Thursday, April 12 at 4:30pm in Special Collections in the Hesburgh Library
This lecture sets out to explore certain aspects of Italy's complicated and often contradictory responses to the Holocaust over the long postwar era. It does so by way of posing a simple set of questions: when, how and why did the word Auschwitz, and the place it designates, become part and parcel of Italian culture and language?
Robert Gordon, Professor of Modern Italian Culture at Cambridge University, has published widely on 20th-century Italian literature, cinema and cultural history. He is the author or editor of several books on the work of Primo Levi, including Primo Levi's Ordinary Virtues, Auschwitz Report, and The Cambridge Companion to Primo Levi. He is co-editor of Culture, Censorship and the State in 20th-Century Italy and his study of cultural responses to the Holocaust in Italy will appear in June 2012. His work on cinema includes the books Pasolini. Forms of Subjectivity and Bicycle Thieves, DVD and blu-ray audio commentaries on Pasolini's Teorema and Bicycle Thieves, and articles and essays on Holocaust cinema, early film and literature, 'Hollywood on the Tiber', and censorship.
Professor Gordon's latest book, The Holocaust in Italian Culture, 1944–2010, is the first major study of how postwar Italy confronted, or failed to confront, the Holocaust. Fascist Italy was the model for Nazi Germany, and Mussolini was Hitler's prime ally in the Second World War. But Italy also became a theater of war and a victim of Nazi persecution after 1943, as resistance, collaboration, and civil war raged. Many thousands of Italians—Jews and others—were deported to concentration camps throughout Europe. After the war, Italian culture produced a rich array of stories, images, and debate through which it came to terms with the Holocaust's difficult legacy. Gordon probes a rich range of cultural material as he paints a picture of this shared encounter with the darkest moment of twentieth-century history. His book probes aspects of Italian national identity and memory, offering a new model for analyzing the interactions between national and international images of the Holocaust.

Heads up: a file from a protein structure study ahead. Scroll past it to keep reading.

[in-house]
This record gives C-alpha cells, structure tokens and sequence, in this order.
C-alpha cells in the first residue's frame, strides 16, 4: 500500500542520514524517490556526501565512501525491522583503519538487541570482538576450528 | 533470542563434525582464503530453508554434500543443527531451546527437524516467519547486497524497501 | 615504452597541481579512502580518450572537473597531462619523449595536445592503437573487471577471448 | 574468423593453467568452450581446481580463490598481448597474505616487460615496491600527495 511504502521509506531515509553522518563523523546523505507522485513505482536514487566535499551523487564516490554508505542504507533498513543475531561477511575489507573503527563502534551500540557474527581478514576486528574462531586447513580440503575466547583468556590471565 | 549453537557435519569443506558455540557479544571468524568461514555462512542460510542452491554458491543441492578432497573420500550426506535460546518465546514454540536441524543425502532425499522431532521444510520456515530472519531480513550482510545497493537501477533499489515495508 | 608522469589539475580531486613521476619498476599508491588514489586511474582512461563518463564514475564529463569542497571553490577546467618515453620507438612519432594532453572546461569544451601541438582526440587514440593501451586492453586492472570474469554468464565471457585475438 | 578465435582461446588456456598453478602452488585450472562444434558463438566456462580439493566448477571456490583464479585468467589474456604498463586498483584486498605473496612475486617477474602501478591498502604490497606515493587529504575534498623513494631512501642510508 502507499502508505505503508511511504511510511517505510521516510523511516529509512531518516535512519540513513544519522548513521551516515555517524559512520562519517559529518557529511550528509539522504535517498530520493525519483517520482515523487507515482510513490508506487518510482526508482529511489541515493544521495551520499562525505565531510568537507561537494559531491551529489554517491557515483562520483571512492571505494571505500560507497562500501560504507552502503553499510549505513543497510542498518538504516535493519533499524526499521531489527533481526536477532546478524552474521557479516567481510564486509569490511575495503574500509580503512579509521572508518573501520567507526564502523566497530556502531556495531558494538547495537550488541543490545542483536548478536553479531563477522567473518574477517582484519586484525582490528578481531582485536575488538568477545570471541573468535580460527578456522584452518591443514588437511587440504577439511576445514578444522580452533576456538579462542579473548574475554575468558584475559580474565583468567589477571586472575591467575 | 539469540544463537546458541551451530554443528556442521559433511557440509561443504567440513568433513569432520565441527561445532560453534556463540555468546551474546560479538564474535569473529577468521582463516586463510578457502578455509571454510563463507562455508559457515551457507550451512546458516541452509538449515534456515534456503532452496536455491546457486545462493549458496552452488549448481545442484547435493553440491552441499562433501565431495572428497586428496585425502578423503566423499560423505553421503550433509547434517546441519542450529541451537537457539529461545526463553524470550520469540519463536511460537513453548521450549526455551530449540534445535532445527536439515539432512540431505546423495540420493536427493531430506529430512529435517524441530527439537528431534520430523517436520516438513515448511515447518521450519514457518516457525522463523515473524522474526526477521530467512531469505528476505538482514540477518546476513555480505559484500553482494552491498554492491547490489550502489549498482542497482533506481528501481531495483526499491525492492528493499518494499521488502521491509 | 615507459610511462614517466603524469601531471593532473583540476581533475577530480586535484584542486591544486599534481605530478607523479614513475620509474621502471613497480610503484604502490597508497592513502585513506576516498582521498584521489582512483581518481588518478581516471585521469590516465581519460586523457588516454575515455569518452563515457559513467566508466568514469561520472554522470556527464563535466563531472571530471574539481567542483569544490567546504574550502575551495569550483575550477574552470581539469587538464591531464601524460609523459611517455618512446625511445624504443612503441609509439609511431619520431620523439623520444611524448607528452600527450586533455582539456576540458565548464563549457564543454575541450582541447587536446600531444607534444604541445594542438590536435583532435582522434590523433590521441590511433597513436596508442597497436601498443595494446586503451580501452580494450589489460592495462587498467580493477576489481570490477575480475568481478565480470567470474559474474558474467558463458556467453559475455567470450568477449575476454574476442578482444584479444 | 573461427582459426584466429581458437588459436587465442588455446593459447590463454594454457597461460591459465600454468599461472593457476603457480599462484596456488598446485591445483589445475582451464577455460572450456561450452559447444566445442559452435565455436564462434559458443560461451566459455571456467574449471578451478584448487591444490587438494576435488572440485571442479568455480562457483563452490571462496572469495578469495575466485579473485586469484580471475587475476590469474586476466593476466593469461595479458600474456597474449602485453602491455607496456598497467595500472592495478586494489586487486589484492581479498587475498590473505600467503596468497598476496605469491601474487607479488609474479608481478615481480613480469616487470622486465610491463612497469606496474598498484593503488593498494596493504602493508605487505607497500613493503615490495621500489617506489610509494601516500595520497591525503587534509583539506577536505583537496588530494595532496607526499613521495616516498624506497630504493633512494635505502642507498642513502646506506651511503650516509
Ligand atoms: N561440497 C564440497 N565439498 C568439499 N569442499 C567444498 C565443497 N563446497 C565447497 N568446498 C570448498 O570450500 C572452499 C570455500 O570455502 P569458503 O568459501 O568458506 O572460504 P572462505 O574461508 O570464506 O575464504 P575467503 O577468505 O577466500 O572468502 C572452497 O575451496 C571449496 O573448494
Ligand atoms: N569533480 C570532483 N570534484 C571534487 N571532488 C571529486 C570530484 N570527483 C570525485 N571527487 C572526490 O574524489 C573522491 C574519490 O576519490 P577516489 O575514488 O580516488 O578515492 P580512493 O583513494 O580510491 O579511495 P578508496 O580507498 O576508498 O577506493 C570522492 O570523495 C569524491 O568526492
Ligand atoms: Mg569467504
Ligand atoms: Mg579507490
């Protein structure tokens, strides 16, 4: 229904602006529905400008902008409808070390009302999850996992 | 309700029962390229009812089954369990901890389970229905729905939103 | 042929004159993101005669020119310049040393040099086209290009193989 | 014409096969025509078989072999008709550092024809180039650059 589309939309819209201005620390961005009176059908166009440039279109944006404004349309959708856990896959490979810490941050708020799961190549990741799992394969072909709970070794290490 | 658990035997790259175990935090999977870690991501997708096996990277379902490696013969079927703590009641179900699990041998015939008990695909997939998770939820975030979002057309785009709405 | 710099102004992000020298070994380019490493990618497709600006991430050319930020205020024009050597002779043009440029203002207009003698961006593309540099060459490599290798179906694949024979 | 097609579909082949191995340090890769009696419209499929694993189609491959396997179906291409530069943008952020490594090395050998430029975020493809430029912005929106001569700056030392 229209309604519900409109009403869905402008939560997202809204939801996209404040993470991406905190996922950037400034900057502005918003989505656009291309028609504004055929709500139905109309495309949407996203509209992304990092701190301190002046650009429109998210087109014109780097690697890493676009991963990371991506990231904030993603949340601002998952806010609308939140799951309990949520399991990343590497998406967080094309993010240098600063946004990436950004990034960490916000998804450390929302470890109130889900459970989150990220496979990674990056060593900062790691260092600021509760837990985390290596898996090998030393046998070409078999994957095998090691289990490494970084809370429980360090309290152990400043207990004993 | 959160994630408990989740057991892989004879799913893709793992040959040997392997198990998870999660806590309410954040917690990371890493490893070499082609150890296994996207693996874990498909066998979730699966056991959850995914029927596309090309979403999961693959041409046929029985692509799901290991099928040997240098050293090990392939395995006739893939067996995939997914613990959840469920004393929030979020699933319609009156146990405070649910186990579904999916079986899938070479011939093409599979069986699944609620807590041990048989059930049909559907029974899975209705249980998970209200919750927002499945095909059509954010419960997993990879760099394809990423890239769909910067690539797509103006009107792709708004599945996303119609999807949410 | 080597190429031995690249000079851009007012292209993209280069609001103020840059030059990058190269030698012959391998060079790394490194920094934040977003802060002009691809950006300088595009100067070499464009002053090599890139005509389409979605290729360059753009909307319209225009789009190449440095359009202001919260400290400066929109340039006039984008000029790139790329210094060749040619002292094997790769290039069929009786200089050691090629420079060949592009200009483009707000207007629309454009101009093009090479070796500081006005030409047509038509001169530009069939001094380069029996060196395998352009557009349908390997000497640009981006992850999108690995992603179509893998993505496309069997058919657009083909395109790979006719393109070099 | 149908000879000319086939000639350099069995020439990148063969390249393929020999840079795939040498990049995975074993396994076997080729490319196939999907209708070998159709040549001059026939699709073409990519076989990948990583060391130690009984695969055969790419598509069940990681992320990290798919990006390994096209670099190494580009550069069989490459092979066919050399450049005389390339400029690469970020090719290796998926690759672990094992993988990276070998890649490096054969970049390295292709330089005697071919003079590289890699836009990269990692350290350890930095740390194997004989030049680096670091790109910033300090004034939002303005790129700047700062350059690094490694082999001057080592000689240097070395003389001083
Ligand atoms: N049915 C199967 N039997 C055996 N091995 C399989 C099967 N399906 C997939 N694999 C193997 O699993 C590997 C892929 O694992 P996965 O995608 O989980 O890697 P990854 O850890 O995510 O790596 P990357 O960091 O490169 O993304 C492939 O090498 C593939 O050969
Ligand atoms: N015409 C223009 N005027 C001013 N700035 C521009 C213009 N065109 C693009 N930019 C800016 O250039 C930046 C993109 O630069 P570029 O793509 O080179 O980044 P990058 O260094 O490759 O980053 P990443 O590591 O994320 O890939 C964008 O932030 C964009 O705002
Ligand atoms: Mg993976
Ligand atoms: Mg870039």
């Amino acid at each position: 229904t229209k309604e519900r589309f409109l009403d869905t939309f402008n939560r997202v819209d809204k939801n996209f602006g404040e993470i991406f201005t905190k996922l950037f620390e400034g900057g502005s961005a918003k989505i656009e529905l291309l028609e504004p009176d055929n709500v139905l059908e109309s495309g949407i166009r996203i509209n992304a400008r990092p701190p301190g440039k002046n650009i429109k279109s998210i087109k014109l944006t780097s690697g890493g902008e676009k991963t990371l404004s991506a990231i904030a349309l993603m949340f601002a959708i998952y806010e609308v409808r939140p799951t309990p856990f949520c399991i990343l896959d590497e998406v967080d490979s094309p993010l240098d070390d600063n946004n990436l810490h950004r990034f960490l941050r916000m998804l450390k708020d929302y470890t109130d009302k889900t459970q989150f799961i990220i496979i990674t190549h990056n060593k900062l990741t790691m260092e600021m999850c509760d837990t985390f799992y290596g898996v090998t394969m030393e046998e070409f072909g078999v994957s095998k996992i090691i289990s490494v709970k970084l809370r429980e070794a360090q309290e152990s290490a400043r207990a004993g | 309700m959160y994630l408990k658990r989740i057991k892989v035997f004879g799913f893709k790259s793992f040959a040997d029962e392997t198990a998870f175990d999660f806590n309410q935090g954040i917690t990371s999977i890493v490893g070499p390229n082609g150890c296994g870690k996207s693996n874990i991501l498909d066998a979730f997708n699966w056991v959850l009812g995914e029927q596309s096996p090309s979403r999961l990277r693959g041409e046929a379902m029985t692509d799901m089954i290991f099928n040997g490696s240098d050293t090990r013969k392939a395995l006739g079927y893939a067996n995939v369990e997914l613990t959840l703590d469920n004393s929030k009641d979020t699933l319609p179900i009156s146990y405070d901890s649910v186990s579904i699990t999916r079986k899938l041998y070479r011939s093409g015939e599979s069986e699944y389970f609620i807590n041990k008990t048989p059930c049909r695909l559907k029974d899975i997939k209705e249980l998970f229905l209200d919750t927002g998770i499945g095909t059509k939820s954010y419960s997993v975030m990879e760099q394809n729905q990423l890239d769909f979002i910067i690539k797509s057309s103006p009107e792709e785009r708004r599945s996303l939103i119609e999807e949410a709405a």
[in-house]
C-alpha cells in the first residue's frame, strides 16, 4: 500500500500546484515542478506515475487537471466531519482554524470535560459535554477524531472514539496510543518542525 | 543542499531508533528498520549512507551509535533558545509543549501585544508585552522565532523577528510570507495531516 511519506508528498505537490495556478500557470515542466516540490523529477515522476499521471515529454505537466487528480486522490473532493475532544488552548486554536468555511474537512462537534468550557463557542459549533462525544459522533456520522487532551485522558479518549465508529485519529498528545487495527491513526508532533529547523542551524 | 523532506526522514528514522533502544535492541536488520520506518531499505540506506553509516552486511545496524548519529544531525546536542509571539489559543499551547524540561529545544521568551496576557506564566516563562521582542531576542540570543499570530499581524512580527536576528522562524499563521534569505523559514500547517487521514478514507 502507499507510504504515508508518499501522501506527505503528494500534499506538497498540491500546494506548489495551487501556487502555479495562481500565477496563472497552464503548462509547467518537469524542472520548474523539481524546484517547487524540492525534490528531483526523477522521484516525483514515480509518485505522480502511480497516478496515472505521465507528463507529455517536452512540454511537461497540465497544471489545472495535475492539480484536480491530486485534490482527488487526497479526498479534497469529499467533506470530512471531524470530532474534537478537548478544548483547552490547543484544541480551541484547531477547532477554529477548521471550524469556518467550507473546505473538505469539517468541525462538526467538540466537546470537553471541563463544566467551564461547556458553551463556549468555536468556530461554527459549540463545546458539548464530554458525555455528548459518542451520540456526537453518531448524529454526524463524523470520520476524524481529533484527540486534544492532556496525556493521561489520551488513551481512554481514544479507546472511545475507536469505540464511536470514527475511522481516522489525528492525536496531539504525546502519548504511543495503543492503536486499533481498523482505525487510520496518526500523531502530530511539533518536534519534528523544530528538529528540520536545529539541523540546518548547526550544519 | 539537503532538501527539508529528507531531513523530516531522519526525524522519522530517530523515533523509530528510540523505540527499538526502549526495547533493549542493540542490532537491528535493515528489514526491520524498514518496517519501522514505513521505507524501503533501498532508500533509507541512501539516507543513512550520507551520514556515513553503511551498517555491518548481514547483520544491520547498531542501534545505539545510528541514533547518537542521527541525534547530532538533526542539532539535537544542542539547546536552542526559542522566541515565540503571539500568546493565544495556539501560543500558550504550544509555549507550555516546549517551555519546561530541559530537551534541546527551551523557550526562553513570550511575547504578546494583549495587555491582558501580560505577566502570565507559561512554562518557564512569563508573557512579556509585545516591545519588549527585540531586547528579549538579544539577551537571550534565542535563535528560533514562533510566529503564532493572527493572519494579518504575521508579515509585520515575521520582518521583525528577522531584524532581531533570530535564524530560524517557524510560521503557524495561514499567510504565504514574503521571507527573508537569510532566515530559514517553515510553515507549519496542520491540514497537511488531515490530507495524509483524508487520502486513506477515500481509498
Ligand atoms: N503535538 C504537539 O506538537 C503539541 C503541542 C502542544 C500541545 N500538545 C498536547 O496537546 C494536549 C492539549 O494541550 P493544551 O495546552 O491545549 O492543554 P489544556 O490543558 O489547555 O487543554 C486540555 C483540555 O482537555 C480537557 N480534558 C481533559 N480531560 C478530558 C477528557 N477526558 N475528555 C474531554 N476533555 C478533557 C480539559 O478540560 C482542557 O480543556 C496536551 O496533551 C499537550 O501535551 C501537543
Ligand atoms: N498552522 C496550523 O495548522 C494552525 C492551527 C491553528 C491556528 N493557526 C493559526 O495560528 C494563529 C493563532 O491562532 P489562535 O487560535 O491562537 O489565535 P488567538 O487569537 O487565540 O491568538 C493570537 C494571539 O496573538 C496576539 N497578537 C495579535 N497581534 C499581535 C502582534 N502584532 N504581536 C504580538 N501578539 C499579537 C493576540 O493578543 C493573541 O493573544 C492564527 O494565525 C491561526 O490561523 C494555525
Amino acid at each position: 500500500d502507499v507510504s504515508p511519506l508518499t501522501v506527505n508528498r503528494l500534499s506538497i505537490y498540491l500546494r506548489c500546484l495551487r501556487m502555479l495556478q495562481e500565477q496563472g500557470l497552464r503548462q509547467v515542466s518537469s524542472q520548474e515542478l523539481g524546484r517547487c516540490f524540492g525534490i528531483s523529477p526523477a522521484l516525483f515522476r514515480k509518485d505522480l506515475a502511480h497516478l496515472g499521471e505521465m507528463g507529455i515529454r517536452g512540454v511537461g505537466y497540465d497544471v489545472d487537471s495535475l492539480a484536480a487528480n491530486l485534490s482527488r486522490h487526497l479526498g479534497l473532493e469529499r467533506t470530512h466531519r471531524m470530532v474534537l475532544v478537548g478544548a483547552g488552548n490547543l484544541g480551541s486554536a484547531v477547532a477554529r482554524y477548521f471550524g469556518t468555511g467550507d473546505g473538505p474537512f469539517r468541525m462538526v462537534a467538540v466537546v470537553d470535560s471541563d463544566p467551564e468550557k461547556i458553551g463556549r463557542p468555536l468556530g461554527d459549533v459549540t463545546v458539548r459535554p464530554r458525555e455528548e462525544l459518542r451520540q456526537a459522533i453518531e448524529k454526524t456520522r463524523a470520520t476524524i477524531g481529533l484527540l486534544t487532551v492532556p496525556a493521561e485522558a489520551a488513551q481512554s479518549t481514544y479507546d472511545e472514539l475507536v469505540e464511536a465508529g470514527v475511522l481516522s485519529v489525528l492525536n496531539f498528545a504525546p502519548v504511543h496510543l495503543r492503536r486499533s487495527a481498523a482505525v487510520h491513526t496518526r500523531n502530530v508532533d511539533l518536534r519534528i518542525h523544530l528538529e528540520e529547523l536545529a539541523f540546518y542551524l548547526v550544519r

The Italian Research Seminar, jointly organized by the Devers Program in Dante Studies and by Italian Studies at Notre Dame, aims to provide a regular forum for faculty, postdoctoral scholars, graduate students, and colleagues from other universities to present and discuss their current research. The Seminar is vigorously interdisciplinary, and embraces all areas of Italian history, language, and culture (from literature to film, from art history to music, and from anthropology to architecture), as well as perceptions of Italy, its achievements and its peoples in other national and international cultures. The Seminar constitutes an important element in the effort by Notre Dame’s community of Italianists to promote the study of Italy and to serve as a strategic point of contact for all Italianists.